Fig. 2: Prosumers produce electricity for their own use.

The role of solar in today’s societies

Smart cities

Solar powers a whole new way of thinking about how we live and interact with our environments. The rise of the smart city, one that uses information and communication technologies to improve the efficiency of urban systems, offers compelling answers to the problems of congestion, pollution and a creaking infrastructure. At the heart of the smart city lies digital connectivity and intelligent data management and a source of energy that is clean and sustainable.


The variability of solar as an energy source (even in the sunbelt, solar runs to nature’s timetable) means that reliability is a key development. This is where the microgrid comes in. They provide lower cost, high-quality power to facilities like hospitals or data centers, where even brief outages can cost money or lives. Operating as a distinct entity from the rest of the electricity grid they can disconnect from the main grid and rely on their own solar resources leveraging control software and digital connectivity to sense and respond to extreme weather conditions.

The rise of the prosumer

Also gaining momentum is the “prosumer” (or producer and self-consumer) movement: Those households which generate some, or all, of their own energy and use it when needed or feed it back into the national grid. The solar inverter acts as the “brain”, relying on digitalisation to sit at the centre of a complex network of communications that links the household’s devices and appliances. Self-consumers are still early adopters, but will move rapidly into the mainstream.

This move will be enabled by the decreasing cost of solar panels and inverters, and government subsidies and policies that encourage uptake. Innovation in the market sector is keeping apace. It is likely that the smart building package will include solar as a core element. This will include building energy management systems, storage, EV charging and smart appliances.

Future trends and challenges

The rate of growth and innovation in the solar energy market brings unprecedented opportunities for not just installers but all solar companies along the value chain, to maximise market share and become an integral part of the evolution. It is crucial to be aware of not only how the existing technologies will roll out into new markets and the mainstream, but also what the early adopters are likely to engage with next. This will help map the path that innovation will take.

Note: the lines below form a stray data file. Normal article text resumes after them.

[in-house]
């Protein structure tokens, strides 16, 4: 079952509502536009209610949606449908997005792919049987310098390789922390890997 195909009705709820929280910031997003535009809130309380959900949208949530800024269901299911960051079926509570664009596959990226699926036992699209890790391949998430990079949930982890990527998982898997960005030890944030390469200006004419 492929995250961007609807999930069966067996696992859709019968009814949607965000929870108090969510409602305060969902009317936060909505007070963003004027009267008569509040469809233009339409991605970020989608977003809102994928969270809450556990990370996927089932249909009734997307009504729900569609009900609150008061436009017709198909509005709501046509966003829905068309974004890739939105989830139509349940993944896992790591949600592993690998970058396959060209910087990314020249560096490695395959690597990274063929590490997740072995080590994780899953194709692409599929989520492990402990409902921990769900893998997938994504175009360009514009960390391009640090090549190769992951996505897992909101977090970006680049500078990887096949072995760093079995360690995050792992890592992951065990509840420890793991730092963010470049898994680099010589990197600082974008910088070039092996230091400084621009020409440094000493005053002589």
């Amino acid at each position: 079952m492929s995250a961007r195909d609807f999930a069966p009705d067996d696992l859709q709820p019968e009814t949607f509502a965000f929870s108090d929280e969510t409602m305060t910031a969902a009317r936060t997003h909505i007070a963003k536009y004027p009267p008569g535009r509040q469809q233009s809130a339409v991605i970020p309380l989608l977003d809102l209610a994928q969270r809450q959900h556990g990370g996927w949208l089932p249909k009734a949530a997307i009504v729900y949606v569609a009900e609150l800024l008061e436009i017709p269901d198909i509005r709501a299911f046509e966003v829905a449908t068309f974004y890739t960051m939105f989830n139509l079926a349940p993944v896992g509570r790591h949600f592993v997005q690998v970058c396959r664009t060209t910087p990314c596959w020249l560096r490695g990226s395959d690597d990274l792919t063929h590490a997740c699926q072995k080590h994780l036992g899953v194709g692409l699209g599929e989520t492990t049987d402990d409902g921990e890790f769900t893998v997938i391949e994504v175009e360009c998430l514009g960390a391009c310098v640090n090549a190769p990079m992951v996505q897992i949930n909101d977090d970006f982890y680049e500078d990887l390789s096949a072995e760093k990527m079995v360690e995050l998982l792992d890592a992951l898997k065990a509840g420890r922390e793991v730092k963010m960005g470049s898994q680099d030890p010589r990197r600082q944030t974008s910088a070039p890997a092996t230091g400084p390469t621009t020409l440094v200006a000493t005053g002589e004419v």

Fig. 3: Solar benefits everyone.

The dawn of digitalisation

Digitalisation is already becoming an integral part of photovoltaic design specification and ongoing management of plant and installations. It will bring different benefits to different end users. For utilities, the support for greater stability and demand energy response. For residential and commercial consumers, it will drive the future of smart technology and the appetite for greater connectivity and convenience.

It is timely to consider how smart technology can integrate solar better into the grid and the benefits of doing so for all those involved in supply and consumption. The boost to revenues for renewables could be huge: analysts have estimated that €810-billion total renewable market revenue could be achieved by optimising digital grids over the next 12 years.

Enhanced digitalisation can be achieved with advanced technologies such as the cloud, internet protocols and wireless communication. These enable the availability of big data with real-time analytics and remote monitoring. All of these will drive efficiency through more accurate predictions of grid load and better matching of supply and demand.

The cycle of supply and demand completes itself: as traditional energy costs increase and prosumers take control of their energy requirements, the development for demand energy response and virtual power plants are likely to determine increased uptake of digitalisation and deliver greater need for solar power and storage.

Digitalisation and new business models

As smart home technology broadens access to living a self-consumption lifestyle and improves feed-in to the grid, so the profitability of the existing prosumer business model also increases. Extra value can be gained from other new areas made possible by digitalisation such as operations and maintenance, residual power supply, finance, and aggregation. These could be sold by the installer as add-ons to solar PV systems.

Apart from the residential environment, the benefits of using digital technology in large-scale operations such as utility ground-mounted solar include the reduction of operational costs and an increase in asset performance.